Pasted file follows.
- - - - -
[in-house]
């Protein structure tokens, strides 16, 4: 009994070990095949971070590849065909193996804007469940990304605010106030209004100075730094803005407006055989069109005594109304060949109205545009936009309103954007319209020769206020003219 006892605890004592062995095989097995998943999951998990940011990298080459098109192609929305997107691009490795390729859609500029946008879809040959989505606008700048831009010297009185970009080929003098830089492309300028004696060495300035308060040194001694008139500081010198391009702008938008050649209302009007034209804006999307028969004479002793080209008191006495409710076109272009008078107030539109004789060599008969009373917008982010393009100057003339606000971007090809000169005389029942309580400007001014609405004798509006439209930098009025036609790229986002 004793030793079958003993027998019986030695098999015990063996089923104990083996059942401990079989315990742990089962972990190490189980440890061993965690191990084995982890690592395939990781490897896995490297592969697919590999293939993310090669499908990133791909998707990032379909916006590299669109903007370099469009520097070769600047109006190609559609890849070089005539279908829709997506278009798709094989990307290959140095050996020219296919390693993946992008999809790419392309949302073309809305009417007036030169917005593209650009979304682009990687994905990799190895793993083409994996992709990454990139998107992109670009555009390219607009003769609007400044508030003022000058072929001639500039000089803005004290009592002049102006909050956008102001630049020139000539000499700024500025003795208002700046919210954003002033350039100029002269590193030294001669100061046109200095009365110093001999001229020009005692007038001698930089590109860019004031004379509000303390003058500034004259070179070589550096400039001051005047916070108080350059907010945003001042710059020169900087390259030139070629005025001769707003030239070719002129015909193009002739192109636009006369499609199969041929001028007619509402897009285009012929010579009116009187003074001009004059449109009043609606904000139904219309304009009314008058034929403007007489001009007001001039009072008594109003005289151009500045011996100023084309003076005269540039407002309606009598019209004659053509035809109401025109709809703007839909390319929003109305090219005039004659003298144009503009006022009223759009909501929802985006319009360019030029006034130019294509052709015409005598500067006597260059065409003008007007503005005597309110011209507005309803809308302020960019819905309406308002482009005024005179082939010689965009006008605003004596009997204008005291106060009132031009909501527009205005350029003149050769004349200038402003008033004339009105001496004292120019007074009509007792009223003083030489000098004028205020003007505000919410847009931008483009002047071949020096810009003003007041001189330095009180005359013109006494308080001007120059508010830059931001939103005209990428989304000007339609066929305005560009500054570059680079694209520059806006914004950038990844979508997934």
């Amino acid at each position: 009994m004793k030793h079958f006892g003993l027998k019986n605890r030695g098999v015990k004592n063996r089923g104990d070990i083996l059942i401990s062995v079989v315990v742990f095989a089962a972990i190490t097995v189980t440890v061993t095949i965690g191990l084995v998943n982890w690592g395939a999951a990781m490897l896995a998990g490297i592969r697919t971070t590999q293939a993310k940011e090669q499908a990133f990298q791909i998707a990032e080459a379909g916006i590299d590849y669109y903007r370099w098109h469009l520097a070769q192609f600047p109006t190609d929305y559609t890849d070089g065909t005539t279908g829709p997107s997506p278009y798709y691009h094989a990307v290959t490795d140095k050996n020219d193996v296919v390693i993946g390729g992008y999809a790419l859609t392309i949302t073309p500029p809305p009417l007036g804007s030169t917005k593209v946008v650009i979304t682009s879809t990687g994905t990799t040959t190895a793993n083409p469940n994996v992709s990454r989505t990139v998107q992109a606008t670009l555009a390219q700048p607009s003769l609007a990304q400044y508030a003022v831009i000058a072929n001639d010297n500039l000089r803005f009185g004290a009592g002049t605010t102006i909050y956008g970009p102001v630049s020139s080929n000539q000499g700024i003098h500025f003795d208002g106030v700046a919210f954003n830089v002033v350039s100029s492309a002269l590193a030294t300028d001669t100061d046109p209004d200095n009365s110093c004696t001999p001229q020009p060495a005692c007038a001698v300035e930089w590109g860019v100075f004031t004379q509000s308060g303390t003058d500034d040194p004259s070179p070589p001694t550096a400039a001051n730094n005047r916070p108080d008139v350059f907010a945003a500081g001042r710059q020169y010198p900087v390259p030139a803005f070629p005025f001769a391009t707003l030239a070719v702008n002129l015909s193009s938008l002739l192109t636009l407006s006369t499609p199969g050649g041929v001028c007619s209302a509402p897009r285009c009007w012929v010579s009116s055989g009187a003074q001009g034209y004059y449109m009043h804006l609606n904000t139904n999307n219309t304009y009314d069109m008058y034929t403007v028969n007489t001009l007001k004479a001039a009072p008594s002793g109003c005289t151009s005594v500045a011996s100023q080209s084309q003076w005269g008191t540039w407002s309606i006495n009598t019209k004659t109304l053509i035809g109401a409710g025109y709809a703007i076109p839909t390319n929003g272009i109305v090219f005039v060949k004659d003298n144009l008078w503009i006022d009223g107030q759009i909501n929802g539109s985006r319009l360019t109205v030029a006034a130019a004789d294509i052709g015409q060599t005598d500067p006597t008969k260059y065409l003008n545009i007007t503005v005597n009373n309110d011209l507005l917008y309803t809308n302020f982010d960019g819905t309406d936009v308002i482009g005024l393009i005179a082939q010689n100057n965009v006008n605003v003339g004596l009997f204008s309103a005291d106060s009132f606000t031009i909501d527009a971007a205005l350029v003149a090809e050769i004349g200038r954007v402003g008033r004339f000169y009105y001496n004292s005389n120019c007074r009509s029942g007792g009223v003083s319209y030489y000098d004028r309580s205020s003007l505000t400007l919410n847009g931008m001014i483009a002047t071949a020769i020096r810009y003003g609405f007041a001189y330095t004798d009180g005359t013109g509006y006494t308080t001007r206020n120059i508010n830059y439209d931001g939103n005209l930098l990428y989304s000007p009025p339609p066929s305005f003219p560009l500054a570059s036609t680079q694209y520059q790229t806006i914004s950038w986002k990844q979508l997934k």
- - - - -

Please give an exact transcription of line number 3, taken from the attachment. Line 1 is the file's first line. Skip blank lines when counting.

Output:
């Amino acid at each position: 009994m004793k030793h079958f006892g003993l027998k019986n605890r030695g098999v015990k004592n063996r089923g104990d070990i083996l059942i401990s062995v079989v315990v742990f095989a089962a972990i190490t097995v189980t440890v061993t095949i965690g191990l084995v998943n982890w690592g395939a999951a990781m490897l896995a998990g490297i592969r697919t971070t590999q293939a993310k940011e090669q499908a990133f990298q791909i998707a990032e080459a379909g916006i590299d590849y669109y903007r370099w098109h469009l520097a070769q192609f600047p109006t190609d929305y559609t890849d070089g065909t005539t279908g829709p997107s997506p278009y798709y691009h094989a990307v290959t490795d140095k050996n020219d193996v296919v390693i993946g390729g992008y999809a790419l859609t392309i949302t073309p500029p809305p009417l007036g804007s030169t917005k593209v946008v650009i979304t682009s879809t990687g994905t990799t040959t190895a793993n083409p469940n994996v992709s990454r989505t990139v998107q992109a606008t670009l555009a390219q700048p607009s003769l609007a990304q400044y508030a003022v831009i000058a072929n001639d010297n500039l000089r803005f009185g004290a009592g002049t605010t102006i909050y956008g970009p102001v630049s020139s080929n000539q000499g700024i003098h500025f003795d208002g106030v700046a919210f954003n830089v002033v350039s100029s492309a002269l590193a030294t300028d001669t100061d046109p209004d200095n009365s110093c004696t001999p001229q020009p060495a005692c007038a001698v300035e930089w590109g860019v100075f004031t004379q509000s308060g303390t003058d500034d040194p004259s070179p070589p001694t550096a400039a001051n730094n005047r916070p108080d008139v350059f907010a945003a500081g001042r710059q020169y010198p900087v390259p030139a803005f070629p005025f001769a391009t707003l030239a070719v702008n002129l015909s193009s938008l002739l192109t636009l407006s006369t499609p199969g050649g041929v001028c007619s209302a509402p897009r285009c009007w012929v010579s009116s055989g009187a003074q001009g034209y004059y449109m009043h804006l609606n904000t139904n999307n219309t304009y009314d069109m008058y034929t403007v028969n007489t001009l007001k004479a001039a009072p008594s002793g109003c005289t151009s005594v500045a011996s100023q080209s084309q003076w005269g008191t540039w407002s309606i006495n009598t019209k004659t109304l053509i035809g109401a409710g025109y709809a703007i076109p839909t390319n929003g272009i109305v090219f005039v060949k004659d003298n144009l008078w503009i006022d009223g107030q759009i909501n929802g539109s985006r319009l360019t109205v030029a006034a130019a004789d294509i052709g015409q060599t005598d500067p006597t008969k260059y065409l003008n545009i007007t503005v005597n009373n309110d011209l507005l917008y309803t809308n302020f982010d960019g819905t309406d936009v308002i482009g005024l393009i005179a082939q010689n100057n965009v006008n605003v003339g004596l009997f204008s309103a005291d106060s009132f606000t031009i909501d527009a971007a205005l350029v003149a090809e050769i004349g200038r954007v402003g008033r004339f000169y009105y001496n004292s005389n120019c007074r009509s029942g007792g009223v003083s319209y030489y000098d004028r309580s205020s003007l505000t400007l919410n847009g931008m001014i483009a002047t071949a020769i020096r810009y003003g609405f007041a001189y330095t004798d009180g005359t013109g509006y006494t308080t001007r206020n120059i508010n830059y439209d931001g939103n005209l930098l990428y989304s000007p009025p339609p066929s305005f003219p560009l500054a570059s036609t680079q694209y520059q790229t806006i914004s950038w986002k990844q979508l997934k």